Looking Ahead To Marvell’s Future ThunderX Processors

If you are going to take on Intel in server processors, you have to play the same kind of long game that Intel itself played as it jumped from the desktop to the datacenter. And now that Cavium is part of chip giant Marvell and others have exited the field to Marvell’s advantage, there is definitely a much longer game that the ThunderX line of server chips are playing.

One of the best things to ever happen to Cavium, and therefore Marvell, was that Avago bought Broadcom, the former a company that does not have a lot of patience and is looking to milk established niches to their fullest. We don’t have a problem with that strategy, so don’t get the wrong impression. It is just different from making big bets and taking big chances, which every one of the Arm server players has done to date.

In any event, because Avago bought Broadcom for a whopping $37 billion in May 2015 and took its name, and because Avago founder Hock Tan likes established companies with rich profit pools from legacy business – which is the only explanation for the $18.9 billion acquisition of CA Technologies by Broadcom in July 2018 – and because Broadcom was trying to do a $117 billion takeover of chip rival Qualcomm in November 2017, Cavium got lucky three times over. First, the distraction of the Broadcom deal forced Qualcomm to rethink its “Amberwing” Centriq 2400 Arm server chip aspirations and that in turn forced Microsoft to rethink who its CPU partner was going to be for Arm servers. (Qualcomm was reportedly in the front running here for Microsoft Azure.) As all of this was going on, Broadcom – the new one, not the old one – lost interest in its “Vulcan” line of Arm server chips. And so, Cavium picked up the Vulcan chip for a song, renamed it the ThunderX2, got some good chip designers to boot, and has been pretty successful with pushing it into the hyperscaler and HPC markets.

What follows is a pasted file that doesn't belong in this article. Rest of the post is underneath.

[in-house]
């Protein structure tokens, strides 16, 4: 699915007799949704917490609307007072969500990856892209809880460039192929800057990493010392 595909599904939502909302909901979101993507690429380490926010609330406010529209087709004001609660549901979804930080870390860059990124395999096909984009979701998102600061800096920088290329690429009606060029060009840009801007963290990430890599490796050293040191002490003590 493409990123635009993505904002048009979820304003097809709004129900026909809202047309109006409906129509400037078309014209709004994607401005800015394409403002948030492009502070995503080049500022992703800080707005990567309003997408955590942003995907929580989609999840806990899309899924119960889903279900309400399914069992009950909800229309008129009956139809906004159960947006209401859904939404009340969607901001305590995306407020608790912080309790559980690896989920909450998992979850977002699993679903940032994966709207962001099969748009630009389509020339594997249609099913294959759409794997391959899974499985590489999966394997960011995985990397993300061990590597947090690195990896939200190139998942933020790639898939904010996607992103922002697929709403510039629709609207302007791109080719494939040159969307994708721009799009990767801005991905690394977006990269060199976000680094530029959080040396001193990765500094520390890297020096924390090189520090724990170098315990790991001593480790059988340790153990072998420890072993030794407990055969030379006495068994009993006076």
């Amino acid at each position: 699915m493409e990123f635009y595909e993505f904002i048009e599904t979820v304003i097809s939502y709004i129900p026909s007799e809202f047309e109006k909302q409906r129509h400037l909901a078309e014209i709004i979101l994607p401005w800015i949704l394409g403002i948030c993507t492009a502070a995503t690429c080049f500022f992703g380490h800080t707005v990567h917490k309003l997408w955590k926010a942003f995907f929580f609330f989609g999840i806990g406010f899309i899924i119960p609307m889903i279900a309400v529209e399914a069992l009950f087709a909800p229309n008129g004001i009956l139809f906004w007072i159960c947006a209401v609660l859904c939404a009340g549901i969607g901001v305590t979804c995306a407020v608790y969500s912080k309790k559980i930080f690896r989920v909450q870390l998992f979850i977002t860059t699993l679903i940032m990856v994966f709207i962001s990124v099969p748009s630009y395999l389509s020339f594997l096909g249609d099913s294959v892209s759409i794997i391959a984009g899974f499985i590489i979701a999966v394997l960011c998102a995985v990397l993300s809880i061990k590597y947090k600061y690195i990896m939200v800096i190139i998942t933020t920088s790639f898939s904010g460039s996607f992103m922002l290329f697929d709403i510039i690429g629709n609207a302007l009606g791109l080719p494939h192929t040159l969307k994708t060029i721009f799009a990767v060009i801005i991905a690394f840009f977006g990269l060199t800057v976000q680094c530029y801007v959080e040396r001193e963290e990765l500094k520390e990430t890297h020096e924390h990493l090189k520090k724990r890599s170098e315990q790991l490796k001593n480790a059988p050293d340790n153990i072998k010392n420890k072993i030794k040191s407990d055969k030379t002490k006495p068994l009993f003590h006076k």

That 32-core Vulcan ThunderX2 was a lot better than the original 54-core ThunderX2 that was being developed by Cavium itself, and we never heard of that original ThunderX2 again. The main reason why, we think, is that the original ThunderX2 only had six memory controllers, and therefore had the same bottlenecks as the Intel Xeon SPs do. Moreover, with 54 cores running at 3 GHz without simultaneous multithreading (SMT), this was about the same number of threads that Intel can bring to bear with 28-core, 56-thread chip that does have Intel’s Hyperthreading variant of SMT. The Vulcan ThunderX2 had eight memory controllers, and its compute and memory bandwidth were more balanced and therefore its 32 cores could go toe to toe with the Xeon SPs, and often beat them on benchmarks – just like IBM’s “Nimbus” Power9 and AMD’s “Rome” Epyc 7002 chips can do, by the way. We did a detailed analysis of the first ThunderX2 benchmarks back in May 2018.)

A lot of water has passed under the bridge since then. Ampere has emerged, after acquiring Arm server pioneer Applied Micro, as a contender, with Carlyle Group as its backer and former Intel president Renee James as its chief executive officer. (We will be covering recent developments with Ampere and its roadmap to the datacenter separately in a forthcoming article.) Ampere put a variant of Applied Micro’s “Skylark” X-Gene 3 processor into the field as the 32-core eMAG 8180, and has been mainly chasing hyperscalers and cloud builders rather than HPC centers. HiSilicon, the chip subsidiary of Chinese Huawei Technology, is pushing ahead with its Kunpeng 920 processor, which really only has a chance in the Middle Kingdom and some Asian satellite nations for geopolitical reasons. But most importantly for the mainstreaming of Arm server chips, Amazon Web Services has just revealed its second generation Graviton2 processor, a homegrown Arm chip that is heavily based on Arm Holding’s “Ares” Neoverse N1 server chip designs. The AWS Graviton2 instances will be the quickest and easiest way for companies to test out Arm code.

But when it comes to running Arm servers on premises as well as on the cloud, right now the ThunderX2 processor from Marvell holds the lead. Microsoft has started to deploy the ThunderX2 chips internally in the past few weeks, and there is an outside chance with AWS deploying a much-improved Graviton processor with 64 cores (we don’t think the Graviton2 has multithreading) that Microsoft will also expose raw Arm server instances to customers on the Azure cloud rather than just keeping the Arm chips for its internal use, as has been its plan all along.